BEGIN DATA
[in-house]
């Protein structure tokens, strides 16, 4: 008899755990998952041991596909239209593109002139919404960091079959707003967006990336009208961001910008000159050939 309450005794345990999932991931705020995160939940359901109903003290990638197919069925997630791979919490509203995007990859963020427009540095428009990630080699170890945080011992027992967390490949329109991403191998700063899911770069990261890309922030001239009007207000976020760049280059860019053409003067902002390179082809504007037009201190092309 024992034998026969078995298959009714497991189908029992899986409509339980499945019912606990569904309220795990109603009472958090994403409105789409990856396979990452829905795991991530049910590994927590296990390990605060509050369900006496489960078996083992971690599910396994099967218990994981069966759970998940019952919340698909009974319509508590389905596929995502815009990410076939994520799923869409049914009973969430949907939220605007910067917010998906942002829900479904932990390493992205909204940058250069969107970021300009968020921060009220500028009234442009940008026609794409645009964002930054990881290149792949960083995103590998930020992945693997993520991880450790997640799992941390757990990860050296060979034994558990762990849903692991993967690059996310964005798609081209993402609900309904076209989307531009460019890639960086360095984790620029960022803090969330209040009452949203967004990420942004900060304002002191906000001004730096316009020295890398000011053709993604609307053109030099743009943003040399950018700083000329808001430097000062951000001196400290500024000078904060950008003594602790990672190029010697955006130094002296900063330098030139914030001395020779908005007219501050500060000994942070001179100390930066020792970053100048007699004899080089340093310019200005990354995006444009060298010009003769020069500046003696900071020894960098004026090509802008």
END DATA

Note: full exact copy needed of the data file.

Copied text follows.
[in-house]
């Protein structure tokens, strides 16, 4: 008899755990998952041991596909239209593109002139919404960091079959707003967006990336009208961001910008000159050939 309450005794345990999932991931705020995160939940359901109903003290990638197919069925997630791979919490509203995007990859963020427009540095428009990630080699170890945080011992027992967390490949329109991403191998700063899911770069990261890309922030001239009007207000976020760049280059860019053409003067902002390179082809504007037009201190092309 024992034998026969078995298959009714497991189908029992899986409509339980499945019912606990569904309220795990109603009472958090994403409105789409990856396979990452829905795991991530049910590994927590296990390990605060509050369900006496489960078996083992971690599910396994099967218990994981069966759970998940019952919340698909009974319509508590389905596929995502815009990410076939994520799923869409049914009973969430949907939220605007910067917010998906942002829900479904932990390493992205909204940058250069969107970021300009968020921060009220500028009234442009940008026609794409645009964002930054990881290149792949960083995103590998930020992945693997993520991880450790997640799992941390757990990860050296060979034994558990762990849903692991993967690059996310964005798609081209993402609900309904076209989307531009460019890639960086360095984790620029960022803090969330209040009452949203967004990420942004900060304002002191906000001004730096316009020295890398000011053709993604609307053109030099743009943003040399950018700083000329808001430097000062951000001196400290500024000078904060950008003594602790990672190029010697955006130094002296900063330098030139914030001395020779908005007219501050500060000994942070001179100390930066020792970053100048007699004899080089340093310019200005990354995006444009060298010009003769020069500046003696900071020894960098004026090509802008």